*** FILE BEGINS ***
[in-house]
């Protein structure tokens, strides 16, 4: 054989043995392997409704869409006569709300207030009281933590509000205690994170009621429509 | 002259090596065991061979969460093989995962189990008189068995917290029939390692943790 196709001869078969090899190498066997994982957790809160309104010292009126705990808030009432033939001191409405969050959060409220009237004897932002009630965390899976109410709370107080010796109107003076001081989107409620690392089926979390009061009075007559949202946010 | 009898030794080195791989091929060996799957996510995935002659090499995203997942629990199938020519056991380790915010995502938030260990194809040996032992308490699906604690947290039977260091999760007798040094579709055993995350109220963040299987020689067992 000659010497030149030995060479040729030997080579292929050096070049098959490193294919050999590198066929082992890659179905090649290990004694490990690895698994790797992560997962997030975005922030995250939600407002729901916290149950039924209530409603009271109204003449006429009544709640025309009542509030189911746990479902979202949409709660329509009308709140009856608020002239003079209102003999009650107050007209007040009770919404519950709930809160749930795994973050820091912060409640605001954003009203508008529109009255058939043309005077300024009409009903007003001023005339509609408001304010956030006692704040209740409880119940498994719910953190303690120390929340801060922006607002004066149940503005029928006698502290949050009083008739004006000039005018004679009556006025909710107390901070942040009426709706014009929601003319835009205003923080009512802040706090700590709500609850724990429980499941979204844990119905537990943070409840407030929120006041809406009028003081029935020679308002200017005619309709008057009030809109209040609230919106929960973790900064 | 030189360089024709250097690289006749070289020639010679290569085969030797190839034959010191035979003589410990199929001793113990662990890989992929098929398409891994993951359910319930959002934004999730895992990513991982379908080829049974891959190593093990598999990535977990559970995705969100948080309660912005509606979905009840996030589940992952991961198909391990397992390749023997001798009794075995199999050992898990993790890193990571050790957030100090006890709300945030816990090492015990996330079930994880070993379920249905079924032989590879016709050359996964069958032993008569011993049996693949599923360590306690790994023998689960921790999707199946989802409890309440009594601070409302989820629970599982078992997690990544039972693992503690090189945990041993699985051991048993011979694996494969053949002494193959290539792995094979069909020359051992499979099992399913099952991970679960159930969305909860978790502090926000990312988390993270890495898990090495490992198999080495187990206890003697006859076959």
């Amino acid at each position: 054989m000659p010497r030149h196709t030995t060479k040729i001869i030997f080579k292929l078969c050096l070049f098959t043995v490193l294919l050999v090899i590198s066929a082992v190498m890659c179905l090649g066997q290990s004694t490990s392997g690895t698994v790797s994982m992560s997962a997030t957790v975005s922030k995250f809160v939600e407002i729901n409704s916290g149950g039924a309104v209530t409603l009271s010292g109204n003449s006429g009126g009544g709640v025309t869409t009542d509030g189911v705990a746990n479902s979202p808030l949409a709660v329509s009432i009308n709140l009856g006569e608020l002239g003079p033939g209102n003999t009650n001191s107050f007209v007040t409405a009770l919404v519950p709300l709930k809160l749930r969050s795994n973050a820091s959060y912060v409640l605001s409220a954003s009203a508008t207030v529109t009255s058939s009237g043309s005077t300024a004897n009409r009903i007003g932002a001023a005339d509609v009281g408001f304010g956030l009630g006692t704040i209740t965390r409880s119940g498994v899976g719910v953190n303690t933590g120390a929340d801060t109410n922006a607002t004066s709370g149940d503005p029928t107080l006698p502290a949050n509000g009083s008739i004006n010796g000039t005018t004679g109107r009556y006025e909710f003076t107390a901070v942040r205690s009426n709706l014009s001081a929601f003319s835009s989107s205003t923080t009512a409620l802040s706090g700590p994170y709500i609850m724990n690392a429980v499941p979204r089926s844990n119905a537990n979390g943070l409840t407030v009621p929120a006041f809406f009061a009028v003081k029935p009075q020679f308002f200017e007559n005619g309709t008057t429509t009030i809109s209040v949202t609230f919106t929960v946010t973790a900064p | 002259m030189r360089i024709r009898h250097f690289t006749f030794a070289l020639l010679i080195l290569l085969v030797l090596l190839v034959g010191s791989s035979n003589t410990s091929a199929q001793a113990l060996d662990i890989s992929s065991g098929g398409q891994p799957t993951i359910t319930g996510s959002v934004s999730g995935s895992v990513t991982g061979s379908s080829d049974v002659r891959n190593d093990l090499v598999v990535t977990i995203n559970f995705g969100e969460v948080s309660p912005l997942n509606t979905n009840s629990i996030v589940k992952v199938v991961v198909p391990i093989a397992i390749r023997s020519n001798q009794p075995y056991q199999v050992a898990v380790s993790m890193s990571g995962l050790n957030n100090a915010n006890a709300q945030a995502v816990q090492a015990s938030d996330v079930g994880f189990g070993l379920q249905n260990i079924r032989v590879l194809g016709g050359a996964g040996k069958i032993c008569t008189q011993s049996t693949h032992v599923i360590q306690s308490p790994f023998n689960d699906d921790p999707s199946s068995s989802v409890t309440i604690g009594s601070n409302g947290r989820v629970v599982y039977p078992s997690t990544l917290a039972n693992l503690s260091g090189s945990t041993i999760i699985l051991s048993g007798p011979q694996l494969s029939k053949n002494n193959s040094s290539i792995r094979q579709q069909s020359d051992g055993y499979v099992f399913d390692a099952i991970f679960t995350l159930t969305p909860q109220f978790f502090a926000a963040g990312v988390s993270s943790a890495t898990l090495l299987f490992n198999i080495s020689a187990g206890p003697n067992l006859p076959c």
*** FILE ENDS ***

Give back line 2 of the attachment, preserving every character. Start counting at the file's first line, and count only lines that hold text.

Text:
């Protein structure tokens, strides 16, 4: 054989043995392997409704869409006569709300207030009281933590509000205690994170009621429509 | 002259090596065991061979969460093989995962189990008189068995917290029939390692943790 196709001869078969090899190498066997994982957790809160309104010292009126705990808030009432033939001191409405969050959060409220009237004897932002009630965390899976109410709370107080010796109107003076001081989107409620690392089926979390009061009075007559949202946010 | 009898030794080195791989091929060996799957996510995935002659090499995203997942629990199938020519056991380790915010995502938030260990194809040996032992308490699906604690947290039977260091999760007798040094579709055993995350109220963040299987020689067992 000659010497030149030995060479040729030997080579292929050096070049098959490193294919050999590198066929082992890659179905090649290990004694490990690895698994790797992560997962997030975005922030995250939600407002729901916290149950039924209530409603009271109204003449006429009544709640025309009542509030189911746990479902979202949409709660329509009308709140009856608020002239003079209102003999009650107050007209007040009770919404519950709930809160749930795994973050820091912060409640605001954003009203508008529109009255058939043309005077300024009409009903007003001023005339509609408001304010956030006692704040209740409880119940498994719910953190303690120390929340801060922006607002004066149940503005029928006698502290949050009083008739004006000039005018004679009556006025909710107390901070942040009426709706014009929601003319835009205003923080009512802040706090700590709500609850724990429980499941979204844990119905537990943070409840407030929120006041809406009028003081029935020679308002200017005619309709008057009030809109209040609230919106929960973790900064 | 030189360089024709250097690289006749070289020639010679290569085969030797190839034959010191035979003589410990199929001793113990662990890989992929098929398409891994993951359910319930959002934004999730895992990513991982379908080829049974891959190593093990598999990535977990559970995705969100948080309660912005509606979905009840996030589940992952991961198909391990397992390749023997001798009794075995199999050992898990993790890193990571050790957030100090006890709300945030816990090492015990996330079930994880070993379920249905079924032989590879016709050359996964069958032993008569011993049996693949599923360590306690790994023998689960921790999707199946989802409890309440009594601070409302989820629970599982078992997690990544039972693992503690090189945990041993699985051991048993011979694996494969053949002494193959290539792995094979069909020359051992499979099992399913099952991970679960159930969305909860978790502090926000990312988390993270890495898990090495490992198999080495187990206890003697006859076959």